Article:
June 22, 2004

Time-of-Flight vs. Phase-Based Laser Scanners: Right Tool for the Job

Time-of-Flight vs. Phase-Based Laser Scanners: Right Tool for the Job - Image 1

Last week’s SparView introduced the operating principles of time-of-flight measurement and phase-based measurement. This week we’re going to have a look at where each type of device is best applied. One type of device is not better than the other, any more than a screwdriver is better than a hammer, but each excels in different ways.

One main tradeoff between time-of-flight scanners and phase-based scanners is between speed of acquisition and dynamic range. Time-of flight devices typically capture data at a rate between hundreds and thousands of points per second. By contrast, phase-based devices capture hundreds of thousands of points per second. Phase-based
devices are faster, and in many applications this makes them the tool of choice.

On the other hand, time-of-flight devices have a much longer dynamic range of useful measurement than phase-based devices. Time-of-flight devices can provide useful data from as close in as a meter, out to a kilometer. Time-of-flight devices are the clear favorite when the ranges to be measured are long. My favorite example of this comes from the story we reported a few weeks ago about the New York Power Authority project executed by TVGA and Northway-Photomap, where the scanner was in Canada and the scanned subject was across the Niagara River in the United States.

Why the technical limitations of each type?

Why can’t TOF scanner manufacturers just increase the laser pulse rate to achieve the same data collection speeds as phase-based scanners? One reason is that in a TOF device, each laser pulse must have time to return to the detector before the next one is sent out. If the signal is making a 2-kilometer round trip, the speed of light would limit the signal
rate to 150,000 pulses per second, even before allowing for latency in the detector. Also, increasing the pulse rate would likely require the use of a different class of laser, changing how the device is classified in terms of eye safety – a big issue affecting acceptance of laser scanners in some industries.

Conversely, why can’t a phase-based scanner shoot further? The first reason is that the continuous signal would have to be unacceptably powerful. Another reason is that the modulation waveform would become very long, and accuracy would suffer over longer ranges, apart from issues such as very high signal-to-noise ratios.

Some service providers are choosing both

Some forward-thinking service providers have decided that having both types of tools is the way to go. One is Dr. Dennis Hirota, president of Sam O. Hirota, Inc., Honolulu. “We researched the capabilities of both time-of-flight scanners and phase-based scanners,” he reports, “and concluded that phase-based devices were most appropriate for shorter-
range, higher-definition work, particularly where speed is an issue, and that time-of-flight scanners were better when longer-range measurement is important. They’re really very different technologies.”

Another is Don Bowen, Jr., PLS, principal of Meridian Associates, Danvers, MA. “We have succeeded in the use of laser scanning for a range of civil applications which include volume analysis, structural steel documentation, linear route surveys of roads, as well as exterior building Another is Don Bowen, Jr., PLS, principal of Meridian Associates,
Danvers, MA. “We have succeeded in the use of laser scanning for a range of civil applications which include volume analysis, structural steel documentation, linear route surveys of roads, as well as exterior building architecture, non-construction-related subjects for archiving, and historic preservation,” he reports. “Since 2001 we have owned and successfully utilized a time-of-flight scanner, and recently conducted our own intensive evaluation of phase-based devices. Recently we oversaw several demonstration projects with phase-based technology and expect to acquire the equipment in the very near future.” The reason? “At the current state of technology, no single platform appears to satisfy the wide range of interests and applications of 3D laser scanning. Project-driven design or construction specifications determine whether TOF or phase-based technology should be used. Based on our experience, phase-based scanning is more applicable in the plant and mechanical areas, where the desired level of accuracy exceeds current TOF equipment manufacturers’ specifications. For example, failure and deformation analysis are situations where the accuracy of phase-based scanners is preferable to TOF devices.”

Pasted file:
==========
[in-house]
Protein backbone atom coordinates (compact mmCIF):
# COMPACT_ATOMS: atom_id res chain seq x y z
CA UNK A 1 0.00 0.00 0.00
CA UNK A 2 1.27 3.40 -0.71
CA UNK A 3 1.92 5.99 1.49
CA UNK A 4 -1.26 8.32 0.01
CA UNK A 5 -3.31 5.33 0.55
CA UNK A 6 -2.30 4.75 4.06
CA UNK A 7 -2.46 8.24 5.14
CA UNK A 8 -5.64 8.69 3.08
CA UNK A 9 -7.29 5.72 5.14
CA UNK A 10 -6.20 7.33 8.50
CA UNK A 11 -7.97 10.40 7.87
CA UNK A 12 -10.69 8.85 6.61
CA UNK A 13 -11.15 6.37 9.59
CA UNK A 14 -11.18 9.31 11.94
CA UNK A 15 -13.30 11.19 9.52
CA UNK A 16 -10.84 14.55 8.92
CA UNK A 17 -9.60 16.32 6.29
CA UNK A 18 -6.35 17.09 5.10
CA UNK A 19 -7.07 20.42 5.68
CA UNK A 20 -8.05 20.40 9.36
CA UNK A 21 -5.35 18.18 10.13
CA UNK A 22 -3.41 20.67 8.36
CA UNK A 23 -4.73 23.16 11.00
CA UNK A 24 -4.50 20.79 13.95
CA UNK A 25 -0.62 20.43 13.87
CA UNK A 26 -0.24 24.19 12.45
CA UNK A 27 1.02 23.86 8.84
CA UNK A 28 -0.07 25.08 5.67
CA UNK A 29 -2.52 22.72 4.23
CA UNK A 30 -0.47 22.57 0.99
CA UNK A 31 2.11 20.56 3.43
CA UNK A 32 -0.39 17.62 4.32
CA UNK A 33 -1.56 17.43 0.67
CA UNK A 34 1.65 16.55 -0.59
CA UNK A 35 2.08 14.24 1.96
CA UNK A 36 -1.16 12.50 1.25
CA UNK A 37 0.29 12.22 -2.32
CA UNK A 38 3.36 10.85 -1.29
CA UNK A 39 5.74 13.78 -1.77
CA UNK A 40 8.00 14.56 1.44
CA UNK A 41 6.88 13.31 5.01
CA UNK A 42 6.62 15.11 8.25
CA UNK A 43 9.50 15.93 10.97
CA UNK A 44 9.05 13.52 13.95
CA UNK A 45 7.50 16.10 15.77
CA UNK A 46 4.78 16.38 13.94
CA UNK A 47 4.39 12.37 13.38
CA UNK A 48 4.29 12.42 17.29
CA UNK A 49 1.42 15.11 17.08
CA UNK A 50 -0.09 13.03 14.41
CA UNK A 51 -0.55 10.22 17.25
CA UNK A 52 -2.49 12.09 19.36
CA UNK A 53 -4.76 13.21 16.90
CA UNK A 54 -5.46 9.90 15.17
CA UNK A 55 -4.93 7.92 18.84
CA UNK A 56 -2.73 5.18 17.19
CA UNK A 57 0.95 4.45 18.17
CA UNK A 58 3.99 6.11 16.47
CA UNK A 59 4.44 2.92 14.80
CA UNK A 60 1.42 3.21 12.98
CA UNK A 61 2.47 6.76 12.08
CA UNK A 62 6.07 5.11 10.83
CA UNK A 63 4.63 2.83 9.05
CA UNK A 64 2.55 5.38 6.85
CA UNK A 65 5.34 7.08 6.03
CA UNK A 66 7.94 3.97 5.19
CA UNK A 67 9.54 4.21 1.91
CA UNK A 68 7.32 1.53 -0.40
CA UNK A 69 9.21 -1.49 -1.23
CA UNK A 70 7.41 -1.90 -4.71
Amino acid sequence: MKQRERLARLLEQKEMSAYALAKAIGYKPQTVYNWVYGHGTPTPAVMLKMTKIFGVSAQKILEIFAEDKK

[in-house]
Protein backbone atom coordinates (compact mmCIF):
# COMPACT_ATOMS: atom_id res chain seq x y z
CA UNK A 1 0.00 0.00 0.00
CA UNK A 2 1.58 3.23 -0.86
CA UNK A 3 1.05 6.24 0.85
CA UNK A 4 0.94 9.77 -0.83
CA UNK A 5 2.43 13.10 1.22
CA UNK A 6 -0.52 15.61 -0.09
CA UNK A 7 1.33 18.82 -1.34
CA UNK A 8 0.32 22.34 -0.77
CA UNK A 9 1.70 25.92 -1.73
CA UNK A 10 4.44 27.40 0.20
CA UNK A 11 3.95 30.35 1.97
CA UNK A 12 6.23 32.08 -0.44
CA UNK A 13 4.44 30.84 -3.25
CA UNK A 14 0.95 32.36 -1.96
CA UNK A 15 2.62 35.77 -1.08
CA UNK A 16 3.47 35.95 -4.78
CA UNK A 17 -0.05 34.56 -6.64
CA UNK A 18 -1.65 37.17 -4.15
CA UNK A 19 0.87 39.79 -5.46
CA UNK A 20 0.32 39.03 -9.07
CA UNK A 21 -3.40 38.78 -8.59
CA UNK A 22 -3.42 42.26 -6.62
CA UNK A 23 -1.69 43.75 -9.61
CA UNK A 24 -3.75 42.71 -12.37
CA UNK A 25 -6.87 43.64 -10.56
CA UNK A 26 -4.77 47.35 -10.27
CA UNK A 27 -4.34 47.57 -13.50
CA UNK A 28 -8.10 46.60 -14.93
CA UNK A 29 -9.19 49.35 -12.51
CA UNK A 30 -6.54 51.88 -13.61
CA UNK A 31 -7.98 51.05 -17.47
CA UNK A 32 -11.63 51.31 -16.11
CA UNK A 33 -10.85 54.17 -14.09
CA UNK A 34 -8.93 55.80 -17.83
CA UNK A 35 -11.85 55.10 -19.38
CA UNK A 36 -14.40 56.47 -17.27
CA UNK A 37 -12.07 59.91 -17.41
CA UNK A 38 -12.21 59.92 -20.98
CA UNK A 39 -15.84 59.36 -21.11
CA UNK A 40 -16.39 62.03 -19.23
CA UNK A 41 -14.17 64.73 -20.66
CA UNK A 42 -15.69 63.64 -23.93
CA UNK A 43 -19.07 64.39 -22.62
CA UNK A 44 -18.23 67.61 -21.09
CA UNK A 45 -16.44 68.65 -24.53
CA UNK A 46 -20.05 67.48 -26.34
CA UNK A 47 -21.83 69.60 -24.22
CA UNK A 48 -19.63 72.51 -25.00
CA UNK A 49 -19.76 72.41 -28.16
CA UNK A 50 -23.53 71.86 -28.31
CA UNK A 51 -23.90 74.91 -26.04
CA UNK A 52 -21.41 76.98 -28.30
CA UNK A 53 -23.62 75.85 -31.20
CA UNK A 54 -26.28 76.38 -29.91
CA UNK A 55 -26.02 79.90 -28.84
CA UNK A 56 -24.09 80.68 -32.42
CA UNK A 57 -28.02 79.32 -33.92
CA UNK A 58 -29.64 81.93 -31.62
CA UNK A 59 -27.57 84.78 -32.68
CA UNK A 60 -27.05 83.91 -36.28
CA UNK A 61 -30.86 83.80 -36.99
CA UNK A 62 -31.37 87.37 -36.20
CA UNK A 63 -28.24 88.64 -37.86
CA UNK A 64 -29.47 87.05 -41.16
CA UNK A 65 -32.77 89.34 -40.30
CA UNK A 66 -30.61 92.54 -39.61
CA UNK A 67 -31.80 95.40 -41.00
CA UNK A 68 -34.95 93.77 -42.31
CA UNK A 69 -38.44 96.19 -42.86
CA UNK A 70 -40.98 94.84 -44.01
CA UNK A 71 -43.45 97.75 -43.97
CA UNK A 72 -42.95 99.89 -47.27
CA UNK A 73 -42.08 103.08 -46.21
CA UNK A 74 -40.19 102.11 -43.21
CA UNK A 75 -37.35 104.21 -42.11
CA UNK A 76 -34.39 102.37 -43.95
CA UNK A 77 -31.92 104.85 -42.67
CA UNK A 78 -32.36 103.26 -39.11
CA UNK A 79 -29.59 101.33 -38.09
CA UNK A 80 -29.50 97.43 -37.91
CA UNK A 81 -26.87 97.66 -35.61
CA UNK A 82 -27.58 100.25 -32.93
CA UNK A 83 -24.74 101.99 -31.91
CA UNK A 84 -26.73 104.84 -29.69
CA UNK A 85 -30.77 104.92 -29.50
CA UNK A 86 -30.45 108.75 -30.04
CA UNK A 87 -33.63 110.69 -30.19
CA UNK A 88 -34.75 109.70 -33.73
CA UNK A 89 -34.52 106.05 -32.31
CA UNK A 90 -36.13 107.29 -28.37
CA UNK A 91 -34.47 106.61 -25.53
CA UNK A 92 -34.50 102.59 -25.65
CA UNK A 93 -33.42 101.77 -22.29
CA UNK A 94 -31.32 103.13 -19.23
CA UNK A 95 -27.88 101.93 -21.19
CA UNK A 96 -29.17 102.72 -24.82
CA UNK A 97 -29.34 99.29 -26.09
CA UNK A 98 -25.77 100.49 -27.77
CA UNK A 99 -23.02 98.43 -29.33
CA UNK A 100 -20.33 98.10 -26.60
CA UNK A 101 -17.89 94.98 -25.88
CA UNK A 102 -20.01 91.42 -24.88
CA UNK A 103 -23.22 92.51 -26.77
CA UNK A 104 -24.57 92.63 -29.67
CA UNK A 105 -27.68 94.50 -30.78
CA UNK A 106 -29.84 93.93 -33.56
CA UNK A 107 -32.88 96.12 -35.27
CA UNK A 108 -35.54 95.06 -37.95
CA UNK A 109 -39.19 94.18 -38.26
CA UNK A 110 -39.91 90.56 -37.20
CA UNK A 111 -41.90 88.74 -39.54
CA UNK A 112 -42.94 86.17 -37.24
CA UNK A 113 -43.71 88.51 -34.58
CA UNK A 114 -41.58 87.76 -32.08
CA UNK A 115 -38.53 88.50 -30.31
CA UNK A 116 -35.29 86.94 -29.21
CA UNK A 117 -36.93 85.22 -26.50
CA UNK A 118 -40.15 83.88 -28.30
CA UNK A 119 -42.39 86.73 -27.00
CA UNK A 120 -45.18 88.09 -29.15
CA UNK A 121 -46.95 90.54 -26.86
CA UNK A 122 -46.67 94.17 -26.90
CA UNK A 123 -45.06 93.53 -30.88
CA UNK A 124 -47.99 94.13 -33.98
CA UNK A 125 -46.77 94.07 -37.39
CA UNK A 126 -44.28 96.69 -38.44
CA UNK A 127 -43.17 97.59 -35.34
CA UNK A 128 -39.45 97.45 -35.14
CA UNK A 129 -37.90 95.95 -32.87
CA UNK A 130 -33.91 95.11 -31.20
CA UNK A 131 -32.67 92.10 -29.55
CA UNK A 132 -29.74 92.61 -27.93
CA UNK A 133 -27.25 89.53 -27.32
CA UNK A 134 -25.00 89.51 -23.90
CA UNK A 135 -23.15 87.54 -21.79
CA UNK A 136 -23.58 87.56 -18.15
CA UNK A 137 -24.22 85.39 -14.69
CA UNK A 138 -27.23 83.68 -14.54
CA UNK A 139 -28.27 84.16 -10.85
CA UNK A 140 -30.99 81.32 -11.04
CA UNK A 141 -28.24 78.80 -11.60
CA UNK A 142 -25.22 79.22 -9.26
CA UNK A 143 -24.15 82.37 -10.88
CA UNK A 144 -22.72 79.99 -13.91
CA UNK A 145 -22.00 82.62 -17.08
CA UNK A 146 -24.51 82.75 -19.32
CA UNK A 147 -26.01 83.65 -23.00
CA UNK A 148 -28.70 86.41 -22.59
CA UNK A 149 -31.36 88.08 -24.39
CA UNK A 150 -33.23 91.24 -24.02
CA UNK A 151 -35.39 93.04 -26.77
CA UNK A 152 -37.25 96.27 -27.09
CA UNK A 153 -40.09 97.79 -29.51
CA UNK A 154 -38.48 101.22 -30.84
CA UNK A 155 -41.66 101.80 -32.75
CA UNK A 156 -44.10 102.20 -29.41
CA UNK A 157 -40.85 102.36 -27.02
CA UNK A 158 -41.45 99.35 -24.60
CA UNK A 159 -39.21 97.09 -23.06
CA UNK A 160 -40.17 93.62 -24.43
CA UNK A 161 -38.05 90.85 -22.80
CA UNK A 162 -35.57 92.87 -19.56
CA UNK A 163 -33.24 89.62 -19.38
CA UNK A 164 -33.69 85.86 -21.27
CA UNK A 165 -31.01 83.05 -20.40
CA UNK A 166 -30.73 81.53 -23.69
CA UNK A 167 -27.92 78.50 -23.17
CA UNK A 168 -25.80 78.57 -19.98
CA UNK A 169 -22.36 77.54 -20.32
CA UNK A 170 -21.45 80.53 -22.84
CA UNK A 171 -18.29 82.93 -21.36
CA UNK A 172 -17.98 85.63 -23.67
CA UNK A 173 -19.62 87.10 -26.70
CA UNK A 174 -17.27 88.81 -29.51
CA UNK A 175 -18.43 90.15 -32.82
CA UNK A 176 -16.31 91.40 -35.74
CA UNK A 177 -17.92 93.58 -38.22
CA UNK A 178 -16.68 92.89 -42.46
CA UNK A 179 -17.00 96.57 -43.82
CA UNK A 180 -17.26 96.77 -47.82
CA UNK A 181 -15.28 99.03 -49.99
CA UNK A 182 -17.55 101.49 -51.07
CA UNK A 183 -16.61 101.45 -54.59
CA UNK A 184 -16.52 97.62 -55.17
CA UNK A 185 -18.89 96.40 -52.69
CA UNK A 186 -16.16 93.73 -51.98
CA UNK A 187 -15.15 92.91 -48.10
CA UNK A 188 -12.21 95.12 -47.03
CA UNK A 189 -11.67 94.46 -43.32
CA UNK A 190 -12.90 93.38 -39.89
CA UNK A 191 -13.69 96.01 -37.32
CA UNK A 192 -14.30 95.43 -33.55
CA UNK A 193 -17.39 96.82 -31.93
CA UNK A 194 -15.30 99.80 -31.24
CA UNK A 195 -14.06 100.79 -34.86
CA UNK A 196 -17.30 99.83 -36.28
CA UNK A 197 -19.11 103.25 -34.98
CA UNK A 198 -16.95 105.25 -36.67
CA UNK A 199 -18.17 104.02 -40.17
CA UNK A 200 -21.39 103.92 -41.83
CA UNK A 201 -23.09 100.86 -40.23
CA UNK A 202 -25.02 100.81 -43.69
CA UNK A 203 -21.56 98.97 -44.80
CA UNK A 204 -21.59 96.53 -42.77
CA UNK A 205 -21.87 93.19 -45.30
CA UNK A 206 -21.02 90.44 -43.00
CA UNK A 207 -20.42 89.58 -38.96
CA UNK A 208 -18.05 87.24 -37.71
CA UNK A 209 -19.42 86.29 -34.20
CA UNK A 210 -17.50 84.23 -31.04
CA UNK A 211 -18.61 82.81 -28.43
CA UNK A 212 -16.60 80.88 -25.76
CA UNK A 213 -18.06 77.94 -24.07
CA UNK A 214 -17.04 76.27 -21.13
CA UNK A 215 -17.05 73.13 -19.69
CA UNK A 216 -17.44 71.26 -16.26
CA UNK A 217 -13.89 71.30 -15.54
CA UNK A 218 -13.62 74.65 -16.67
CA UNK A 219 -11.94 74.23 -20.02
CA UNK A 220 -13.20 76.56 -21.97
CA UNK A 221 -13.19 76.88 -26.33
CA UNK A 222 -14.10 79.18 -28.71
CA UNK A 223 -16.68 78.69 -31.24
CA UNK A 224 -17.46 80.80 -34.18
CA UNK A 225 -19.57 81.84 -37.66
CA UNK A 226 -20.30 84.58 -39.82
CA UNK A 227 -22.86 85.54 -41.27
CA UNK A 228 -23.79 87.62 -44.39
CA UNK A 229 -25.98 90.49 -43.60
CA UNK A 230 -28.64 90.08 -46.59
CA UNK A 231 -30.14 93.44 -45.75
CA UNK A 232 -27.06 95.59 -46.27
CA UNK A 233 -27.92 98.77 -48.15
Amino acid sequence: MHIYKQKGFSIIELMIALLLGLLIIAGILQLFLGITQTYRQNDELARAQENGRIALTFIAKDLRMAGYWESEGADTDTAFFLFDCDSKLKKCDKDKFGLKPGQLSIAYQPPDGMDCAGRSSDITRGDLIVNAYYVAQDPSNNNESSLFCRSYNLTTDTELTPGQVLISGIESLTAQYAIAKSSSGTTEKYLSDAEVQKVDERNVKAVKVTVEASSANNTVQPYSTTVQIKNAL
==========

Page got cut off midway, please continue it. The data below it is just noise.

Matt Craig, project engineer in KBR’s Operational Excellence group and an expert in work processes for field data acquisition, believes “each technology has its own applications. It depends on what the project requirements are. Phased-based scanners give you the information you need at short-range distances, collect the information very fast, and generate photographic-quality images from the scan data. The data sets created are very compute-intensive from the standpoint of both storage and manipulation, but the deliverable generated is very valuable in areas that are heavily congested. Time-of-flight technologies provide advantages in longer-range applications, even though scan rates are slower. Both technologies are very effective as long as they are being used for the right application.”Comparative utility also depends on downstream work process

Of course, the comparative utility of these devices is determined not only by the acquisition speed and dynamic range – much depends on the downstream work process as well. Phase-based devices produce great gobs of data – Graham Dalton, technical director of Z+F, reported a data set of 45 billion points created from 900 scans of an automotive facility.
As 100,000 points imported into most CAD systems is sufficient to bring them to their knees, getting full value from a phase-based tool and the dense data it generates demands careful consideration of post-processing and subsequent workflow.